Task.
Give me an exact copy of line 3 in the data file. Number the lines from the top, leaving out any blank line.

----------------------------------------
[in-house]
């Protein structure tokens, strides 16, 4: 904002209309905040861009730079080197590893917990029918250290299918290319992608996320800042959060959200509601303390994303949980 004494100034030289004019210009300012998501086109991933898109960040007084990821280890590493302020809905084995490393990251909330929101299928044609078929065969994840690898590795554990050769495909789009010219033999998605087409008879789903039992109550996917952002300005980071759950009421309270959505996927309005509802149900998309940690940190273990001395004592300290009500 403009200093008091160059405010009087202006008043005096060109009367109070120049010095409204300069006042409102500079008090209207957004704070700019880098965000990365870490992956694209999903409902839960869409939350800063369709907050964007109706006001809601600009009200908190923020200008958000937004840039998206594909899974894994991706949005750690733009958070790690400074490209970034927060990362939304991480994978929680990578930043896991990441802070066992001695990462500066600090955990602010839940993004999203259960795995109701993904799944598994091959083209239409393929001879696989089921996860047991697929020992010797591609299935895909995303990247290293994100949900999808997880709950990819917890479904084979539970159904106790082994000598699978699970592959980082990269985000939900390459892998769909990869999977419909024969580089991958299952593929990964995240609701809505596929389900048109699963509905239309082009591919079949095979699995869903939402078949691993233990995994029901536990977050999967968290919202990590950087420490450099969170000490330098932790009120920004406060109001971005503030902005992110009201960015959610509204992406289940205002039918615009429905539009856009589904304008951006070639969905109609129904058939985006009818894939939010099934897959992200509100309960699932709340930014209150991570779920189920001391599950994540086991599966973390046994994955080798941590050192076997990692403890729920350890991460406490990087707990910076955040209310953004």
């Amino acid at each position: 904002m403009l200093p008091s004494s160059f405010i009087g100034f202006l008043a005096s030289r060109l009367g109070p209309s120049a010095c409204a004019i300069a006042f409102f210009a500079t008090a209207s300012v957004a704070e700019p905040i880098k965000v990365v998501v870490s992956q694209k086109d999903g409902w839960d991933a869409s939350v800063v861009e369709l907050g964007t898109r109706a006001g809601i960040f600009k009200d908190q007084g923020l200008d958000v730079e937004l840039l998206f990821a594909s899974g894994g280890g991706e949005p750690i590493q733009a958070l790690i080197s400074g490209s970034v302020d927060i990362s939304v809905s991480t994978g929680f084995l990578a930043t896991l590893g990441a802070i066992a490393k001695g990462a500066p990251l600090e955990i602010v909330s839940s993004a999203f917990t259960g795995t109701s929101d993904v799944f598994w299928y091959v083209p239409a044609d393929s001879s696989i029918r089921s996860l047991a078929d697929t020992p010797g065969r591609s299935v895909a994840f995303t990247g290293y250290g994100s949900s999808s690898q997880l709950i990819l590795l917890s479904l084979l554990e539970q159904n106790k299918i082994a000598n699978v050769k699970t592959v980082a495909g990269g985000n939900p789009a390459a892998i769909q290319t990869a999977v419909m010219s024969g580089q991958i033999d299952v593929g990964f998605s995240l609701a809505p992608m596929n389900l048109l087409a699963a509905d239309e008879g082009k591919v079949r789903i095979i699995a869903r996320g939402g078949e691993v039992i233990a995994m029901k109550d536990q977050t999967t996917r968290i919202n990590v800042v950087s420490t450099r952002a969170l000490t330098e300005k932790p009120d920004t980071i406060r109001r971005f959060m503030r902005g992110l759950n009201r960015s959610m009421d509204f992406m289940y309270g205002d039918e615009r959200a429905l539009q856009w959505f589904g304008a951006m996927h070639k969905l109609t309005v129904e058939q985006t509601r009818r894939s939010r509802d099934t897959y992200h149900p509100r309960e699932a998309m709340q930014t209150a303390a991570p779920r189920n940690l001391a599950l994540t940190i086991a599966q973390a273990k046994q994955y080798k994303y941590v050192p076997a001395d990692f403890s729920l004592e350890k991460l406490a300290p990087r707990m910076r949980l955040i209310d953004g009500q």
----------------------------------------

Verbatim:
């Amino acid at each position: 904002m403009l200093p008091s004494s160059f405010i009087g100034f202006l008043a005096s030289r060109l009367g109070p209309s120049a010095c409204a004019i300069a006042f409102f210009a500079t008090a209207s300012v957004a704070e700019p905040i880098k965000v990365v998501v870490s992956q694209k086109d999903g409902w839960d991933a869409s939350v800063v861009e369709l907050g964007t898109r109706a006001g809601i960040f600009k009200d908190q007084g923020l200008d958000v730079e937004l840039l998206f990821a594909s899974g894994g280890g991706e949005p750690i590493q733009a958070l790690i080197s400074g490209s970034v302020d927060i990362s939304v809905s991480t994978g929680f084995l990578a930043t896991l590893g990441a802070i066992a490393k001695g990462a500066p990251l600090e955990i602010v909330s839940s993004a999203f917990t259960g795995t109701s929101d993904v799944f598994w299928y091959v083209p239409a044609d393929s001879s696989i029918r089921s996860l047991a078929d697929t020992p010797g065969r591609s299935v895909a994840f995303t990247g290293y250290g994100s949900s999808s690898q997880l709950i990819l590795l917890s479904l084979l554990e539970q159904n106790k299918i082994a000598n699978v050769k699970t592959v980082a495909g990269g985000n939900p789009a390459a892998i769909q290319t990869a999977v419909m010219s024969g580089q991958i033999d299952v593929g990964f998605s995240l609701a809505p992608m596929n389900l048109l087409a699963a509905d239309e008879g082009k591919v079949r789903i095979i699995a869903r996320g939402g078949e691993v039992i233990a995994m029901k109550d536990q977050t999967t996917r968290i919202n990590v800042v950087s420490t450099r952002a969170l000490t330098e300005k932790p009120d920004t980071i406060r109001r971005f959060m503030r902005g992110l759950n009201r960015s959610m009421d509204f992406m289940y309270g205002d039918e615009r959200a429905l539009q856009w959505f589904g304008a951006m996927h070639k969905l109609t309005v129904e058939q985006t509601r009818r894939s939010r509802d099934t897959y992200h149900p509100r309960e699932a998309m709340q930014t209150a303390a991570p779920r189920n940690l001391a599950l994540t940190i086991a599966q973390a273990k046994q994955y080798k994303y941590v050192p076997a001395d990692f403890s729920l004592e350890k991460l406490a300290p990087r707990m910076r949980l955040i209310d953004g009500q």